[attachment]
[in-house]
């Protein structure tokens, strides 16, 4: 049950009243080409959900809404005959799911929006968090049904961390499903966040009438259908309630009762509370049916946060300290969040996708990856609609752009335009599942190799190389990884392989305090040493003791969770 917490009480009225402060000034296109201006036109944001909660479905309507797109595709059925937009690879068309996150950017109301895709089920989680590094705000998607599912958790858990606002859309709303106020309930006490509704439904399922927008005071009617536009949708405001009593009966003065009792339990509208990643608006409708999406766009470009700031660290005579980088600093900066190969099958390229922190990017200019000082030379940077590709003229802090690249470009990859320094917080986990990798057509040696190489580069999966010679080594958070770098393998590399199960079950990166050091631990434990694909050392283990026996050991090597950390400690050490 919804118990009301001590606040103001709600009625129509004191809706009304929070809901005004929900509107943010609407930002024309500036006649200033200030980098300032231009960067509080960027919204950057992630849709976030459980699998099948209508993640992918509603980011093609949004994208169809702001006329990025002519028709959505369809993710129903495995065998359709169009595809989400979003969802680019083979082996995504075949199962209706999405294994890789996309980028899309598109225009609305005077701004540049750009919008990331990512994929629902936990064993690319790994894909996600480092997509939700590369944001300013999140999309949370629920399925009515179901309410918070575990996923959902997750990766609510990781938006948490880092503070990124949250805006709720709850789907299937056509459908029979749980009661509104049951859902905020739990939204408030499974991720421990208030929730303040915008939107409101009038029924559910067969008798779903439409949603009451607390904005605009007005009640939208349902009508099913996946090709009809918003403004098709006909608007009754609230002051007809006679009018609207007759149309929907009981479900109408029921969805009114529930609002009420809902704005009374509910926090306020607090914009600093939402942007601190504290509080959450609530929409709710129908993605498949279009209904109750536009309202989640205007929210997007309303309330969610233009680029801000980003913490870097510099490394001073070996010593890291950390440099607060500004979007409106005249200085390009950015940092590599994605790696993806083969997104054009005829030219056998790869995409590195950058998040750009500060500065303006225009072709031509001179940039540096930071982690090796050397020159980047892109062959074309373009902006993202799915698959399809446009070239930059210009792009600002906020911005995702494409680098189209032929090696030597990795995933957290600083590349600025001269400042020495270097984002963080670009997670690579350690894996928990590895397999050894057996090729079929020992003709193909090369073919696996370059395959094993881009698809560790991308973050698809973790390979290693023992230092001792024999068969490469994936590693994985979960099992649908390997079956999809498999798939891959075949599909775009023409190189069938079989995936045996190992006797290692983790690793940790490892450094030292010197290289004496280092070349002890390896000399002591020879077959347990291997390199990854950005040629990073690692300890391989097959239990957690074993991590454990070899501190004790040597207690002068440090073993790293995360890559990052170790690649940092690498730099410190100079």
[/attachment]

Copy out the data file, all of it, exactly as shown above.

[in-house]
């Protein structure tokens, strides 16, 4: 049950009243080409959900809404005959799911929006968090049904961390499903966040009438259908309630009762509370049916946060300290969040996708990856609609752009335009599942190799190389990884392989305090040493003791969770 917490009480009225402060000034296109201006036109944001909660479905309507797109595709059925937009690879068309996150950017109301895709089920989680590094705000998607599912958790858990606002859309709303106020309930006490509704439904399922927008005071009617536009949708405001009593009966003065009792339990509208990643608006409708999406766009470009700031660290005579980088600093900066190969099958390229922190990017200019000082030379940077590709003229802090690249470009990859320094917080986990990798057509040696190489580069999966010679080594958070770098393998590399199960079950990166050091631990434990694909050392283990026996050991090597950390400690050490 919804118990009301001590606040103001709600009625129509004191809706009304929070809901005004929900509107943010609407930002024309500036006649200033200030980098300032231009960067509080960027919204950057992630849709976030459980699998099948209508993640992918509603980011093609949004994208169809702001006329990025002519028709959505369809993710129903495995065998359709169009595809989400979003969802680019083979082996995504075949199962209706999405294994890789996309980028899309598109225009609305005077701004540049750009919008990331990512994929629902936990064993690319790994894909996600480092997509939700590369944001300013999140999309949370629920399925009515179901309410918070575990996923959902997750990766609510990781938006948490880092503070990124949250805006709720709850789907299937056509459908029979749980009661509104049951859902905020739990939204408030499974991720421990208030929730303040915008939107409101009038029924559910067969008798779903439409949603009451607390904005605009007005009640939208349902009508099913996946090709009809918003403004098709006909608007009754609230002051007809006679009018609207007759149309929907009981479900109408029921969805009114529930609002009420809902704005009374509910926090306020607090914009600093939402942007601190504290509080959450609530929409709710129908993605498949279009209904109750536009309202989640205007929210997007309303309330969610233009680029801000980003913490870097510099490394001073070996010593890291950390440099607060500004979007409106005249200085390009950015940092590599994605790696993806083969997104054009005829030219056998790869995409590195950058998040750009500060500065303006225009072709031509001179940039540096930071982690090796050397020159980047892109062959074309373009902006993202799915698959399809446009070239930059210009792009600002906020911005995702494409680098189209032929090696030597990795995933957290600083590349600025001269400042020495270097984002963080670009997670690579350690894996928990590895397999050894057996090729079929020992003709193909090369073919696996370059395959094993881009698809560790991308973050698809973790390979290693023992230092001792024999068969490469994936590693994985979960099992649908390997079956999809498999798939891959075949599909775009023409190189069938079989995936045996190992006797290692983790690793940790490892450094030292010197290289004496280092070349002890390896000399002591020879077959347990291997390199990854950005040629990073690692300890391989097959239990957690074993991590454990070899501190004790040597207690002068440090073993790293995360890559990052170790690649940092690498730099410190100079």